London’s efforts to save the deals has so far yielded agreements that cover only £16 billion of the £117 billion of British trade with the countries involved, The Guardian reported Wednesday.
Liam Fox, the UK international trade secretary, has only managed to convince seven of the 69 countries that the UK currently trades with under preferential EU free trade agreements to keep their deals after Brexit, Presstv Reported.
He has yet to sign any agreements with major trade partners Canada, Japan, South Korea, Turkey, which the report said accounted for £25 billion in goods exports and imports worth £28.6 billion in 2017. As a member of the EU, the UK is allowed to access those markets on preferential terms, which will end after Brexit.
Unnamed sources told the British daily that Fox was unlikely to salvage those deals by making sufficient progress before the Brexit deadline, which was less than 50 days away.
He tried to downplay the significance of the uncertain deals in Parliament on Wednesday, telling lawmakers that all of the countries involved only accounted for about 11 percent of the UK’s total trade in 2018.
He used the opportunity to pitch May’s unpopular Brexit deal with the EU, which has been roundly rejected by lawmakers who argue it undermines Britain’s national sovereignty.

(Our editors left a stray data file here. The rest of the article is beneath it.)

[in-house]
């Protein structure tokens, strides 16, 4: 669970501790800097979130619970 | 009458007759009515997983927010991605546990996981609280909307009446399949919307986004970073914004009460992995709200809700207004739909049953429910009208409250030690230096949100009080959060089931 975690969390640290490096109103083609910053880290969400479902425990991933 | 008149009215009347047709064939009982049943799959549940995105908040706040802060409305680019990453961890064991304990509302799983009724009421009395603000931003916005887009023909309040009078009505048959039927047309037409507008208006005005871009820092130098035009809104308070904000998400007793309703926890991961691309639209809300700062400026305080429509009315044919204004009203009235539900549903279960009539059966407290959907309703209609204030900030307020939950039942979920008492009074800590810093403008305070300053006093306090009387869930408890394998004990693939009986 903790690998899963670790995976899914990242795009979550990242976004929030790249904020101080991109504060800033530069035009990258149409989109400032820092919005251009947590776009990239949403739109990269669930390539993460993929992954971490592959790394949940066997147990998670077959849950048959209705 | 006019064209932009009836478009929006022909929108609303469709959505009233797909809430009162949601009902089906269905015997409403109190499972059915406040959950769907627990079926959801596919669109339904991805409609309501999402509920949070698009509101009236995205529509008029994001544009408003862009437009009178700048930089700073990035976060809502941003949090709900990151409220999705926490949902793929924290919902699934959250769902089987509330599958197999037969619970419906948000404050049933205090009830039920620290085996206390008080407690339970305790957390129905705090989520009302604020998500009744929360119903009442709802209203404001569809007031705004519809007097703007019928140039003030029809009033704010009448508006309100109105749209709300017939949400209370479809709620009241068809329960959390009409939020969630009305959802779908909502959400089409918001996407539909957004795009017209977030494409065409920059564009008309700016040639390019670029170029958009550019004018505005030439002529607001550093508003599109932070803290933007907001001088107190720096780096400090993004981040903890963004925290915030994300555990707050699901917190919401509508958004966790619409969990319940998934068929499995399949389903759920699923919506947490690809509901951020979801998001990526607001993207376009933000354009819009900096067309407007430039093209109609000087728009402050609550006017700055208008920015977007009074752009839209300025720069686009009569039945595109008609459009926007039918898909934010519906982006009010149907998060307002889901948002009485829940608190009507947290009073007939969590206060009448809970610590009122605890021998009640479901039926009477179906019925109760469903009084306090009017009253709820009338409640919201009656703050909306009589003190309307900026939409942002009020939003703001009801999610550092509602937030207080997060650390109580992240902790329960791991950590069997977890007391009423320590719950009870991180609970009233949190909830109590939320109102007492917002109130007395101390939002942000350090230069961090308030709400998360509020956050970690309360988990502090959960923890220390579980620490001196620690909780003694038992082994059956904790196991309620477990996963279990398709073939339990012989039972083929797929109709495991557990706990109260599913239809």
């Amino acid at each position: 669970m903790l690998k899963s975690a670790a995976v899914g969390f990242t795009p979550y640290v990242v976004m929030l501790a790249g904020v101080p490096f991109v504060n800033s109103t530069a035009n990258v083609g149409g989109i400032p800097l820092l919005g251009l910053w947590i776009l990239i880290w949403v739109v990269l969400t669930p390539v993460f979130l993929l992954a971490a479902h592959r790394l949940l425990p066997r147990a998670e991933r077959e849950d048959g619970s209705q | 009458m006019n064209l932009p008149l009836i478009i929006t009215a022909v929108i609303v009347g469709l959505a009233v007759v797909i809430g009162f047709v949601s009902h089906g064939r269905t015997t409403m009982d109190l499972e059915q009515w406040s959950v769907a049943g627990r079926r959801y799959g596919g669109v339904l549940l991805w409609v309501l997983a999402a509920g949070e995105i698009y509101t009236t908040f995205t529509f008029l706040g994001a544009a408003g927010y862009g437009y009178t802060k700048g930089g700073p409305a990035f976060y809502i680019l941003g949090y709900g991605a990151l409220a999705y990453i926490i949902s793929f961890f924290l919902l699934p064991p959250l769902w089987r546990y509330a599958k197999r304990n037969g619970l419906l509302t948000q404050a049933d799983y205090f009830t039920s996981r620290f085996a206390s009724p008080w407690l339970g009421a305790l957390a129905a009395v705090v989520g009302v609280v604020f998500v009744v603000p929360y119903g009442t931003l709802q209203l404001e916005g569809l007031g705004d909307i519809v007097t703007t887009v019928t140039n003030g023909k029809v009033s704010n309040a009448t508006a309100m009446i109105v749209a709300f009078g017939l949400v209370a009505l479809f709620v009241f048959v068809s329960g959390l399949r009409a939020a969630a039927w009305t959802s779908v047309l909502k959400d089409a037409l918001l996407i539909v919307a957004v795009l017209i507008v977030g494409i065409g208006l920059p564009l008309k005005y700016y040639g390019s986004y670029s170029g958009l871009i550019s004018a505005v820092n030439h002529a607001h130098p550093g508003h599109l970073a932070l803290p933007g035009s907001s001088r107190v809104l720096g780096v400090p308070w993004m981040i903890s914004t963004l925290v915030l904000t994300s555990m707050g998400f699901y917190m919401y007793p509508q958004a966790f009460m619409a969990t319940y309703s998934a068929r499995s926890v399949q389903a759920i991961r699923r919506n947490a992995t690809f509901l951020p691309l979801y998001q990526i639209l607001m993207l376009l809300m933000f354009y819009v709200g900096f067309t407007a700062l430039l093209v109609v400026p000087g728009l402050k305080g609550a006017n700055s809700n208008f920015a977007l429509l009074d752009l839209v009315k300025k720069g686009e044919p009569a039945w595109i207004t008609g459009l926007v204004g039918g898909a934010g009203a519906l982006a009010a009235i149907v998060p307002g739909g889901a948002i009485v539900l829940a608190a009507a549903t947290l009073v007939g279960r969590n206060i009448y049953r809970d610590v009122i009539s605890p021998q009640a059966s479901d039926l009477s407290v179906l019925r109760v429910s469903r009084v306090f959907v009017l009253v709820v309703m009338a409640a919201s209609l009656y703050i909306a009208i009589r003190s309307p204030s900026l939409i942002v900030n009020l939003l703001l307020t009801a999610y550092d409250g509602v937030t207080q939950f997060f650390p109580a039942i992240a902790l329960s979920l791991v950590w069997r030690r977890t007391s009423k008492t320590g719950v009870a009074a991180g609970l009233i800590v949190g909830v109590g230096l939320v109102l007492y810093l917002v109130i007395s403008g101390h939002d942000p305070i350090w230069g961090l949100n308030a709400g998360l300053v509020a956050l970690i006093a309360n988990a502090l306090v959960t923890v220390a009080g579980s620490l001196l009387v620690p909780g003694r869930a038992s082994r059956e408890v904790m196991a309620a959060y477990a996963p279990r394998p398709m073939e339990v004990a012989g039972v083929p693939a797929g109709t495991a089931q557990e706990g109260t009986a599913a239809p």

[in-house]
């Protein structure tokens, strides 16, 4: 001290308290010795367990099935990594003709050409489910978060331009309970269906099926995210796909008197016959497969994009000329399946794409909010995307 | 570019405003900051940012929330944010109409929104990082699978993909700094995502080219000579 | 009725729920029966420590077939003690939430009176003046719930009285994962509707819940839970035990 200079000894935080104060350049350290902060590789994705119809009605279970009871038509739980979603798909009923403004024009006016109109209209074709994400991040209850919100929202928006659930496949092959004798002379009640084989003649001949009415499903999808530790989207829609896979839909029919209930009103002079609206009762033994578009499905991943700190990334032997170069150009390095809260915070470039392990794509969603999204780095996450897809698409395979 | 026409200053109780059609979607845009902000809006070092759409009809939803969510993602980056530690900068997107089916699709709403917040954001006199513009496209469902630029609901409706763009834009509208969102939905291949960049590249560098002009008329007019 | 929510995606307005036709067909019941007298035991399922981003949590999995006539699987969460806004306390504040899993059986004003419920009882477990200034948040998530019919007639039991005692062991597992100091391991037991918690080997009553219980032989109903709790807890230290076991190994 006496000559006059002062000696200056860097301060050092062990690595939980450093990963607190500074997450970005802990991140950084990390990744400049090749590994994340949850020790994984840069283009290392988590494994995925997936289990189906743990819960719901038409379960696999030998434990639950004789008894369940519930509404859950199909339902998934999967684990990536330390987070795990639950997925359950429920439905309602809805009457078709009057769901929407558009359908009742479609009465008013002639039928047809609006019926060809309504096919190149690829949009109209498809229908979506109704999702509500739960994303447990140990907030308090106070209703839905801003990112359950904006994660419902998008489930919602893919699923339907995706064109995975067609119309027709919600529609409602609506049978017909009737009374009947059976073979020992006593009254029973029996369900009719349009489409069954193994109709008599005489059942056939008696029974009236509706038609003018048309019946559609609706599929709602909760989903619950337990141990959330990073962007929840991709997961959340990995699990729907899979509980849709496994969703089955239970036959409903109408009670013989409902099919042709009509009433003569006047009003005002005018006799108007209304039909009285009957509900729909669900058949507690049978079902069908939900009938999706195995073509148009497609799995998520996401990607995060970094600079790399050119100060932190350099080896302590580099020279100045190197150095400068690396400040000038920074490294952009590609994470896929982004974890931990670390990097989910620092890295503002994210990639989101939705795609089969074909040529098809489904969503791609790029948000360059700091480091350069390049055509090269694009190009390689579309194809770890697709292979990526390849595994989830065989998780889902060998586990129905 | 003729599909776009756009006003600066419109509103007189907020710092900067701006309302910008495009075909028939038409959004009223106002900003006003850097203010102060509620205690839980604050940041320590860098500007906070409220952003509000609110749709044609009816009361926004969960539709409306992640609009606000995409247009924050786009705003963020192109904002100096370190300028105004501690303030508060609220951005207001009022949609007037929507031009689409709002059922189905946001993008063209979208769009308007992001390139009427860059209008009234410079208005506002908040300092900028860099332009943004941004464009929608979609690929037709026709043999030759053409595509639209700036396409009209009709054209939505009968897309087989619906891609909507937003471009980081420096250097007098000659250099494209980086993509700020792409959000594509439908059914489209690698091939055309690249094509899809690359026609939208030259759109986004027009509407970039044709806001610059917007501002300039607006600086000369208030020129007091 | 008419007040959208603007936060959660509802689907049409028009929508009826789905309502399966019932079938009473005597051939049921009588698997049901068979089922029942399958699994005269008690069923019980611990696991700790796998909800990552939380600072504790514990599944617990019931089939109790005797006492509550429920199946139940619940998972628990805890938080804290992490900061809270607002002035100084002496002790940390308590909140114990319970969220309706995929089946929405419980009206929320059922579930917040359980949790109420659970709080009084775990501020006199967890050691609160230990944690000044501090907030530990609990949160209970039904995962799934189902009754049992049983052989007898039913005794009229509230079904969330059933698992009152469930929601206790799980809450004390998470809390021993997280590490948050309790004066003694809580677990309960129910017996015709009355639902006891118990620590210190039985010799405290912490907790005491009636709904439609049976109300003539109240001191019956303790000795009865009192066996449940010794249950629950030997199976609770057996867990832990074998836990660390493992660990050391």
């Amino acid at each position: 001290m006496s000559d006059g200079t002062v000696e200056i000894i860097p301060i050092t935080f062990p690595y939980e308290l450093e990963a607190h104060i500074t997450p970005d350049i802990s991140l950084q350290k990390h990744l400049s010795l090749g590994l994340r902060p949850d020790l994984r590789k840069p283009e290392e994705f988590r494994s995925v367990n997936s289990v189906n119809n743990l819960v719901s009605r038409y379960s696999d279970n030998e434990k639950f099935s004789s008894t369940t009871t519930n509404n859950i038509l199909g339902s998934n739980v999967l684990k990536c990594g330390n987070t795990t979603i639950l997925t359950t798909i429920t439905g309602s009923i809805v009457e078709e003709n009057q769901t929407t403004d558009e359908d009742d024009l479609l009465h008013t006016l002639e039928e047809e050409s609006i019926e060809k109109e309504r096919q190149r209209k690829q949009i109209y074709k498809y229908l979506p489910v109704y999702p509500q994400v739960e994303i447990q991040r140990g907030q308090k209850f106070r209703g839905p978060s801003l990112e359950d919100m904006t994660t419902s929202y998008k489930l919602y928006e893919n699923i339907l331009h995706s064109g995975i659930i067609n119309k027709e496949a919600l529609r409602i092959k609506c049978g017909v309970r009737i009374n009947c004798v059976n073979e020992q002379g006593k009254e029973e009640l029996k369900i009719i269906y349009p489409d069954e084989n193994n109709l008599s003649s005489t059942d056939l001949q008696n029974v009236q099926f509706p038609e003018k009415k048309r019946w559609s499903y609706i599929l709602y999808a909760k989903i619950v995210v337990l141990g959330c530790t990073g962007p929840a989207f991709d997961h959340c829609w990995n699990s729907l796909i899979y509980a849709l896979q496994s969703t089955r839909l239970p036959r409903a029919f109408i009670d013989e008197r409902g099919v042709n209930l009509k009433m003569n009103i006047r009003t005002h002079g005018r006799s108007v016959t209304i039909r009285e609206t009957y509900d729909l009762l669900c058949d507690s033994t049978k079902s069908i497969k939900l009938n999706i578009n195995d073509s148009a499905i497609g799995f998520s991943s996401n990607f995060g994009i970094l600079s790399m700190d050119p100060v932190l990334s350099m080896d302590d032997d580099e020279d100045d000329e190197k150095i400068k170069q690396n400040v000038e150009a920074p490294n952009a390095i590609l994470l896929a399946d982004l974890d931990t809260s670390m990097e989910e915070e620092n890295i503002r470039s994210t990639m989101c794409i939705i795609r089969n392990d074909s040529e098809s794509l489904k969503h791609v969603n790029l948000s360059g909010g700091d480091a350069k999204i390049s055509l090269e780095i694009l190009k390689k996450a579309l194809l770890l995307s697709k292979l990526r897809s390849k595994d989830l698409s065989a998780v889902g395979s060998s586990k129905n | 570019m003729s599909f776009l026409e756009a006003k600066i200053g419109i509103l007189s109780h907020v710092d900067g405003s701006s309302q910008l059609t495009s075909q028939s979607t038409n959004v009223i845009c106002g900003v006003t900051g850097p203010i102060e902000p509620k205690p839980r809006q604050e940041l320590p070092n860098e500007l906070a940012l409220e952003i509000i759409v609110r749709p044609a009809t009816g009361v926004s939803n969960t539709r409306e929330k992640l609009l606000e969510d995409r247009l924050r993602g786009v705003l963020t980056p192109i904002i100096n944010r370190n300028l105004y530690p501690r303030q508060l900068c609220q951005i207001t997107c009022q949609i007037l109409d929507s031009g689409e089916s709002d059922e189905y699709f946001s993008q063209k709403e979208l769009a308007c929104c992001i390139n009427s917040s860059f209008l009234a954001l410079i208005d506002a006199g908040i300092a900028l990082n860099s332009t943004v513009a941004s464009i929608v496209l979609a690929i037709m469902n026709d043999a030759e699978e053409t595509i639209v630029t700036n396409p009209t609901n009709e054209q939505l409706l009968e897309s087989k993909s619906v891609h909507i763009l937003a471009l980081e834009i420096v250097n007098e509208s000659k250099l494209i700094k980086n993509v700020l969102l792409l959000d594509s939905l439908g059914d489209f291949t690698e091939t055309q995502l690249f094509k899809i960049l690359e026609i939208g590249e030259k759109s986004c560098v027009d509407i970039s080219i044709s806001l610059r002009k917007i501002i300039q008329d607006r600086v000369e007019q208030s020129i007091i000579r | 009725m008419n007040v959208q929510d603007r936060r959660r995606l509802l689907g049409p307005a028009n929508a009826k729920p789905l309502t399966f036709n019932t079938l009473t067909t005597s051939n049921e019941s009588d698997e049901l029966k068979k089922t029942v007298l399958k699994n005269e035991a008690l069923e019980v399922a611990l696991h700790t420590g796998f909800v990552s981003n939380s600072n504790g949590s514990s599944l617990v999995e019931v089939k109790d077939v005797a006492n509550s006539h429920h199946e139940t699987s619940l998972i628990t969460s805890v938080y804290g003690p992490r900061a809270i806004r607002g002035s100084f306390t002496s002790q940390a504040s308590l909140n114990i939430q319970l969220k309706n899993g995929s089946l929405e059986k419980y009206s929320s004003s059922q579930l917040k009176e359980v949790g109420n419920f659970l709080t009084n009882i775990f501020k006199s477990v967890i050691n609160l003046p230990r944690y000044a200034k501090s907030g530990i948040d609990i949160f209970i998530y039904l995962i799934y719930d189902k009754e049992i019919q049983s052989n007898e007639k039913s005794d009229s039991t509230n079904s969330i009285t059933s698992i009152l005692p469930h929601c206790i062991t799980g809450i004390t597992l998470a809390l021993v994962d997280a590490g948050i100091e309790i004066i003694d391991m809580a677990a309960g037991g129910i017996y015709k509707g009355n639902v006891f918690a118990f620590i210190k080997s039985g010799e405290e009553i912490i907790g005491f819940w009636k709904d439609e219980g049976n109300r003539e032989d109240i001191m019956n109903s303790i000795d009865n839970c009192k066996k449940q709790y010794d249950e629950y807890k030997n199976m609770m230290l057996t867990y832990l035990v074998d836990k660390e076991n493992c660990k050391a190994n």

“As with all international negotiations, and indeed any negotiations, they will go down to the wire. And I would expect nothing different from these agreements. That’s the way that countries do business,” he said.
Earlier this week, May’s government announced a trade continuity agreement with Switzerland which covers over £14 billion in goods. Fox said that a deal with Israel and the Palestinian Authority was also on the way. Adding that deal would take the total value of British trade rolled over to about £18.6 billion.
A document obtained by the Sun showed that government officials have ranked progress on many deals as far from completion.
The document confirms that only a few deals are secured while many remain either off-track or significantly off-track. Other major trade deals, including with Japan and Turkey, are deemed “not possible to be completed by March 2019.”
If it fails to secure a deal, the UK will need to revert to World Trade Organization trade rules, which require higher tariffs than the arrangements currently in place.